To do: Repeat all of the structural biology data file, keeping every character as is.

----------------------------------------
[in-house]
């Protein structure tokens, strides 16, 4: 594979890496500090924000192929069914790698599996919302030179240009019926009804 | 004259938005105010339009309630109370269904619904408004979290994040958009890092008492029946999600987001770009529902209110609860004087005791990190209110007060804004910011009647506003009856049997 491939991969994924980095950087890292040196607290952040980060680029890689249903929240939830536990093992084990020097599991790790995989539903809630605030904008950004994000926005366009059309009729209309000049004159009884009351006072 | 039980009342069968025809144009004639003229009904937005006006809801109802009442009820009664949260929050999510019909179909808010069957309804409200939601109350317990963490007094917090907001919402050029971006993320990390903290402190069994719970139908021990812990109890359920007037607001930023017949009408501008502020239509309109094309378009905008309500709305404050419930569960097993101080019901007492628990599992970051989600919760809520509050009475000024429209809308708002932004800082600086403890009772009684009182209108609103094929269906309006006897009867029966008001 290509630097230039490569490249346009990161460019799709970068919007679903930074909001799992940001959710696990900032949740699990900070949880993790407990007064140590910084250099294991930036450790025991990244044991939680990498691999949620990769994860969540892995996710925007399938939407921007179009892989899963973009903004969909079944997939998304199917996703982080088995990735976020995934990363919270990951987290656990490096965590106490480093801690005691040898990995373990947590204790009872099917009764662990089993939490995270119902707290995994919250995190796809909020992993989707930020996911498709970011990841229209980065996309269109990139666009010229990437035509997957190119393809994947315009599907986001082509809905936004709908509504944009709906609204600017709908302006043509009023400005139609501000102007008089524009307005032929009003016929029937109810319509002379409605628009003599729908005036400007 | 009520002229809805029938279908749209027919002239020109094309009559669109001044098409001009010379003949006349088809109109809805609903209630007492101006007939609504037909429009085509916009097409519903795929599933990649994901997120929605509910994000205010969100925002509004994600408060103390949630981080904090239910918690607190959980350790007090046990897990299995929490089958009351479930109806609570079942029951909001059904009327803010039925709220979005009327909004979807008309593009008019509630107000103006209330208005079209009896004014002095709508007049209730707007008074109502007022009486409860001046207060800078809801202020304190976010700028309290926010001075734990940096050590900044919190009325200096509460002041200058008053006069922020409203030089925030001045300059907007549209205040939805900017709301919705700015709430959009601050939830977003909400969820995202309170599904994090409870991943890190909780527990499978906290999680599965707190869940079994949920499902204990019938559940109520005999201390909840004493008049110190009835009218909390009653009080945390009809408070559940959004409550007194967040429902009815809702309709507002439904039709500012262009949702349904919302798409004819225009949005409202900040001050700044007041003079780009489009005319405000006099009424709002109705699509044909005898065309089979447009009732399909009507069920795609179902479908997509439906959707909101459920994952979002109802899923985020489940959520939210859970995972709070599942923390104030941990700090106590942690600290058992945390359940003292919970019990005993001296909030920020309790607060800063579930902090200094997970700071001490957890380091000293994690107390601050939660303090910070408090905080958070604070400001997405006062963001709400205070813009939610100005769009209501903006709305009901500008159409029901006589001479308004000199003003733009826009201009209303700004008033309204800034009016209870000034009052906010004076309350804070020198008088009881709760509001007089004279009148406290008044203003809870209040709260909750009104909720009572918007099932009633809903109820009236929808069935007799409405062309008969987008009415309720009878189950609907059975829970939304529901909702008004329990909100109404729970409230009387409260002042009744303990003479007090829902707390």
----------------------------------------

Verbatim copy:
[in-house]
């Protein structure tokens, strides 16, 4: 594979890496500090924000192929069914790698599996919302030179240009019926009804 | 004259938005105010339009309630109370269904619904408004979290994040958009890092008492029946999600987001770009529902209110609860004087005791990190209110007060804004910011009647506003009856049997 491939991969994924980095950087890292040196607290952040980060680029890689249903929240939830536990093992084990020097599991790790995989539903809630605030904008950004994000926005366009059309009729209309000049004159009884009351006072 | 039980009342069968025809144009004639003229009904937005006006809801109802009442009820009664949260929050999510019909179909808010069957309804409200939601109350317990963490007094917090907001919402050029971006993320990390903290402190069994719970139908021990812990109890359920007037607001930023017949009408501008502020239509309109094309378009905008309500709305404050419930569960097993101080019901007492628990599992970051989600919760809520509050009475000024429209809308708002932004800082600086403890009772009684009182209108609103094929269906309006006897009867029966008001 290509630097230039490569490249346009990161460019799709970068919007679903930074909001799992940001959710696990900032949740699990900070949880993790407990007064140590910084250099294991930036450790025991990244044991939680990498691999949620990769994860969540892995996710925007399938939407921007179009892989899963973009903004969909079944997939998304199917996703982080088995990735976020995934990363919270990951987290656990490096965590106490480093801690005691040898990995373990947590204790009872099917009764662990089993939490995270119902707290995994919250995190796809909020992993989707930020996911498709970011990841229209980065996309269109990139666009010229990437035509997957190119393809994947315009599907986001082509809905936004709908509504944009709906609204600017709908302006043509009023400005139609501000102007008089524009307005032929009003016929029937109810319509002379409605628009003599729908005036400007 | 009520002229809805029938279908749209027919002239020109094309009559669109001044098409001009010379003949006349088809109109809805609903209630007492101006007939609504037909429009085509916009097409519903795929599933990649994901997120929605509910994000205010969100925002509004994600408060103390949630981080904090239910918690607190959980350790007090046990897990299995929490089958009351479930109806609570079942029951909001059904009327803010039925709220979005009327909004979807008309593009008019509630107000103006209330208005079209009896004014002095709508007049209730707007008074109502007022009486409860001046207060800078809801202020304190976010700028309290926010001075734990940096050590900044919190009325200096509460002041200058008053006069922020409203030089925030001045300059907007549209205040939805900017709301919705700015709430959009601050939830977003909400969820995202309170599904994090409870991943890190909780527990499978906290999680599965707190869940079994949920499902204990019938559940109520005999201390909840004493008049110190009835009218909390009653009080945390009809408070559940959004409550007194967040429902009815809702309709507002439904039709500012262009949702349904919302798409004819225009949005409202900040001050700044007041003079780009489009005319405000006099009424709002109705699509044909005898065309089979447009009732399909009507069920795609179902479908997509439906959707909101459920994952979002109802899923985020489940959520939210859970995972709070599942923390104030941990700090106590942690600290058992945390359940003292919970019990005993001296909030920020309790607060800063579930902090200094997970700071001490957890380091000293994690107390601050939660303090910070408090905080958070604070400001997405006062963001709400205070813009939610100005769009209501903006709305009901500008159409029901006589001479308004000199003003733009826009201009209303700004008033309204800034009016209870000034009052906010004076309350804070020198008088009881709760509001007089004279009148406290008044203003809870209040709260909750009104909720009572918007099932009633809903109820009236929808069935007799409405062309008969987008009415309720009878189950609907059975829970939304529901909702008004329990909100109404729970409230009387409260002042009744303990003479007090829902707390």